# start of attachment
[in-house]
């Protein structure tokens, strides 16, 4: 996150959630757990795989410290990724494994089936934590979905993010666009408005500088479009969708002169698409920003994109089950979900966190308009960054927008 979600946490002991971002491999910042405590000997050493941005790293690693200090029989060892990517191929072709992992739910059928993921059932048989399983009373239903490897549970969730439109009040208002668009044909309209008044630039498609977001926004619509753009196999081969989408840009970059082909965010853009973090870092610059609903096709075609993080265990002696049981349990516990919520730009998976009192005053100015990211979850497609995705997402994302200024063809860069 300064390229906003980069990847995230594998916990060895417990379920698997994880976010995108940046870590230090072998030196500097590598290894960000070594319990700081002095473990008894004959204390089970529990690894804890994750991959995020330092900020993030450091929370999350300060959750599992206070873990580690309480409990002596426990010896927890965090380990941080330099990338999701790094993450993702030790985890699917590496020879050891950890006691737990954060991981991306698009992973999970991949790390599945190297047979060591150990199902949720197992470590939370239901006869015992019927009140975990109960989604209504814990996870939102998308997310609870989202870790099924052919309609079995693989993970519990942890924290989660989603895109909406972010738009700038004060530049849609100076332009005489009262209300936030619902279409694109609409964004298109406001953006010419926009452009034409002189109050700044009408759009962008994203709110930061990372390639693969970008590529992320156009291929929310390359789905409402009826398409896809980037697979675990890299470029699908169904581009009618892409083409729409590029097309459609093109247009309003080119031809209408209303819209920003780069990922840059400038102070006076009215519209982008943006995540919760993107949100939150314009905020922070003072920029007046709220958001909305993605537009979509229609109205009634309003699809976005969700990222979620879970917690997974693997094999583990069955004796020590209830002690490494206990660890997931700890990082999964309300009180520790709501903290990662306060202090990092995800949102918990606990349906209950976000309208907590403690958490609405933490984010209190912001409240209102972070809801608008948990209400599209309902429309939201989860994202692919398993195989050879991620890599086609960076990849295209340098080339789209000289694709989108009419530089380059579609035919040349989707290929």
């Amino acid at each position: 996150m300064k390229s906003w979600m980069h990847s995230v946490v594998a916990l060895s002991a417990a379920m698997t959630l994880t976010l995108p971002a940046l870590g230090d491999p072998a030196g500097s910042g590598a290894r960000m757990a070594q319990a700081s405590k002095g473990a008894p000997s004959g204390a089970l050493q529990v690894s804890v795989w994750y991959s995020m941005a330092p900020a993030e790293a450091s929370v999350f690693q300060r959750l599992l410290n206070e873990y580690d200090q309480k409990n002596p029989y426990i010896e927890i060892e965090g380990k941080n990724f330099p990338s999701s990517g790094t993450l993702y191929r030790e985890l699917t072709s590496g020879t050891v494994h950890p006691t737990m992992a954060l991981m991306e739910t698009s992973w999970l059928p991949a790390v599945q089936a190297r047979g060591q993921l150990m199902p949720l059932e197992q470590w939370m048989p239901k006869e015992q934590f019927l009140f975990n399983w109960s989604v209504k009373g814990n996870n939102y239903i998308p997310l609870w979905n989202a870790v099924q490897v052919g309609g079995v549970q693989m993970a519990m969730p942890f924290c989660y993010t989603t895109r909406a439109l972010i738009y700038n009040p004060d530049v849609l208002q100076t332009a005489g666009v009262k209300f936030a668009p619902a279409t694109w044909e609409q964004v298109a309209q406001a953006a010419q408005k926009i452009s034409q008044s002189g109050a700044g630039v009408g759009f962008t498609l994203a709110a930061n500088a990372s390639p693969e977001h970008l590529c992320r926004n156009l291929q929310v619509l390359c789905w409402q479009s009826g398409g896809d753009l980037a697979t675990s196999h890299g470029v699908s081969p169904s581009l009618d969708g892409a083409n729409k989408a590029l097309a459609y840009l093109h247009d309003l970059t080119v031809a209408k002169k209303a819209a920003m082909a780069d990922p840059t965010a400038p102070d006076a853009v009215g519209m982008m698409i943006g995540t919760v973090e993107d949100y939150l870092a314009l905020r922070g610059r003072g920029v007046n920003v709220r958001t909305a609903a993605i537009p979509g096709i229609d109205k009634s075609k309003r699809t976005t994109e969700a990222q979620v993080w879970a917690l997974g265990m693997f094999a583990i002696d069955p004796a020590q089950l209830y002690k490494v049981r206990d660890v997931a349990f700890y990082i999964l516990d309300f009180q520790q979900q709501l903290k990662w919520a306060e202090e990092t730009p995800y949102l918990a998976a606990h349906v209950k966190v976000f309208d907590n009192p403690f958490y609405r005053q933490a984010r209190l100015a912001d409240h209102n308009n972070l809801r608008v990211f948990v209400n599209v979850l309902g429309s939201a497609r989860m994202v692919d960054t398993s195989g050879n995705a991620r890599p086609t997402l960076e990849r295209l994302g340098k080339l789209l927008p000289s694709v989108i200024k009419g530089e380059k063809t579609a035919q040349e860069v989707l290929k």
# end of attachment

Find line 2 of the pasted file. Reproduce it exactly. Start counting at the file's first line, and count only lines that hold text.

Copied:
């Protein structure tokens, strides 16, 4: 996150959630757990795989410290990724494994089936934590979905993010666009408005500088479009969708002169698409920003994109089950979900966190308009960054927008 979600946490002991971002491999910042405590000997050493941005790293690693200090029989060892990517191929072709992992739910059928993921059932048989399983009373239903490897549970969730439109009040208002668009044909309209008044630039498609977001926004619509753009196999081969989408840009970059082909965010853009973090870092610059609903096709075609993080265990002696049981349990516990919520730009998976009192005053100015990211979850497609995705997402994302200024063809860069 300064390229906003980069990847995230594998916990060895417990379920698997994880976010995108940046870590230090072998030196500097590598290894960000070594319990700081002095473990008894004959204390089970529990690894804890994750991959995020330092900020993030450091929370999350300060959750599992206070873990580690309480409990002596426990010896927890965090380990941080330099990338999701790094993450993702030790985890699917590496020879050891950890006691737990954060991981991306698009992973999970991949790390599945190297047979060591150990199902949720197992470590939370239901006869015992019927009140975990109960989604209504814990996870939102998308997310609870989202870790099924052919309609079995693989993970519990942890924290989660989603895109909406972010738009700038004060530049849609100076332009005489009262209300936030619902279409694109609409964004298109406001953006010419926009452009034409002189109050700044009408759009962008994203709110930061990372390639693969970008590529992320156009291929929310390359789905409402009826398409896809980037697979675990890299470029699908169904581009009618892409083409729409590029097309459609093109247009309003080119031809209408209303819209920003780069990922840059400038102070006076009215519209982008943006995540919760993107949100939150314009905020922070003072920029007046709220958001909305993605537009979509229609109205009634309003699809976005969700990222979620879970917690997974693997094999583990069955004796020590209830002690490494206990660890997931700890990082999964309300009180520790709501903290990662306060202090990092995800949102918990606990349906209950976000309208907590403690958490609405933490984010209190912001409240209102972070809801608008948990209400599209309902429309939201989860994202692919398993195989050879991620890599086609960076990849295209340098080339789209000289694709989108009419530089380059579609035919040349989707290929």